The post-pandemic world of work: ‘Robo-Sapiens’ and the role of HR

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As we emerge from the coronavirus pandemic, one thing is becoming crystal clear: despite the accelerated automation and the expanding adoption of AI and technology in the workplace, the greatest asset any company has is its people. 

Indeed, if there is one lesson to be drawn from the impact COVID-19 has had on the world of work, it is the recognition of how people management can make or break the organization when the going gets tough. This is true so much so that employees are now perceived as more impactful when it comes to a company’s success than are its customers, shareholders and the communities it serves.

That is not to say that technology, for instance, will play no part in the new era of work. Quite to the contrary. The intersection of humanity and technology is only expected to grow stronger. The Bank Of America, for instance, anticipates that because of accelerated automation as many as 100 million workers will need to switch their jobs by 2030.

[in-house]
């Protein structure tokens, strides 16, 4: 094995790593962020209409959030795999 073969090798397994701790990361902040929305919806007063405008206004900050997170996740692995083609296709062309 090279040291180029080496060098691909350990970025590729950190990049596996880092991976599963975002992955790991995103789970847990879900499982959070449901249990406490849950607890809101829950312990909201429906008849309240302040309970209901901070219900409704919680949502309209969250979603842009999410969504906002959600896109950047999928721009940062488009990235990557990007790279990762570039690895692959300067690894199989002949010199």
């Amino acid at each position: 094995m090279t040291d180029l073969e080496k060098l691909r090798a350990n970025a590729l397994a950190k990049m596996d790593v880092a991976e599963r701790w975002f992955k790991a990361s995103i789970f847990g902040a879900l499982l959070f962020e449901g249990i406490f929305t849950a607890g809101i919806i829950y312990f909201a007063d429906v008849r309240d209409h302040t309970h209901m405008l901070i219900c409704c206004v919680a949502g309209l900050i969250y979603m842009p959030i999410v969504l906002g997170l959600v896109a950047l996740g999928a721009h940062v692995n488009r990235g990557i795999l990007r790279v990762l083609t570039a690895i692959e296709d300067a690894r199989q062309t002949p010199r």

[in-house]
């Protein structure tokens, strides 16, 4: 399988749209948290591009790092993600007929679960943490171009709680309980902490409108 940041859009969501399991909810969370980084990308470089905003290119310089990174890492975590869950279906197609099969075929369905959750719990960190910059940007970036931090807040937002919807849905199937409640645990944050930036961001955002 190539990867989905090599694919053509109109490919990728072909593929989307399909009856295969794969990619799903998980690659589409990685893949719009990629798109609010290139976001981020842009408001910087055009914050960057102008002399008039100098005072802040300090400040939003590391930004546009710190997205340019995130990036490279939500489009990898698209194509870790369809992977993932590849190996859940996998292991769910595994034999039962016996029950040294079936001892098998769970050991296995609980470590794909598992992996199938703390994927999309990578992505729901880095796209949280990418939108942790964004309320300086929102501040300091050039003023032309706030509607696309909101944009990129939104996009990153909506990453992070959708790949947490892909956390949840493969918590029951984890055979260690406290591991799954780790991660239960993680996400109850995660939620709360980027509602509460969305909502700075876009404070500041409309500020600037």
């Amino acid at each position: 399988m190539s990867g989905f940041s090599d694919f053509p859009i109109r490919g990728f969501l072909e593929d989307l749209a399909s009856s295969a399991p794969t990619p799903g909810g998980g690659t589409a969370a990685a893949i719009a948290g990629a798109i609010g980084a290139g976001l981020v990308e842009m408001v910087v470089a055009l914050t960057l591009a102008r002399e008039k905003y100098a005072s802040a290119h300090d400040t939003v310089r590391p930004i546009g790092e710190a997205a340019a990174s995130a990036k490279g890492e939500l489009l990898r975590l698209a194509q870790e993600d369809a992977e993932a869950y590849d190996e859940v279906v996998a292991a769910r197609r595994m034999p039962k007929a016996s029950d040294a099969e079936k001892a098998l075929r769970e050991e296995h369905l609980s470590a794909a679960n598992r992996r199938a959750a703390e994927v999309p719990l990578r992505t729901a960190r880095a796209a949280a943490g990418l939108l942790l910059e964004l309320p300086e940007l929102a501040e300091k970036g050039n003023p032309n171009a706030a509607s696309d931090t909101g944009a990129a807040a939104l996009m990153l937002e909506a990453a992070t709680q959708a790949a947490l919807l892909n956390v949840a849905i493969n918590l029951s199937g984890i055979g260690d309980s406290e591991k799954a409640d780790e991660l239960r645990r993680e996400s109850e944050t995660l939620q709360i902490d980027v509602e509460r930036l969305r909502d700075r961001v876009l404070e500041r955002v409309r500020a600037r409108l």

But the future of work is not an either-or dichotomy. It is not a choice between robots and humans but it is rather a combination of both. This is what the Bank of America calls the era of Robo-Sapiens – an era of humans working alongside robots rather than being replaced by them entirely.

The post-pandemic world of work will require investment in humans

Therefore, investing in robots without equally investing in humans whose jobs are to be augmented by these robots will not make any sense. Taking good care of one’s employees, investing in their skills and wellbeing, creating an inclusive and diverse workplace as well as embracing more flexibility has long stopped being a luxury for an organization to have. It is now a necessity. Not despite technology, but precisely because of it.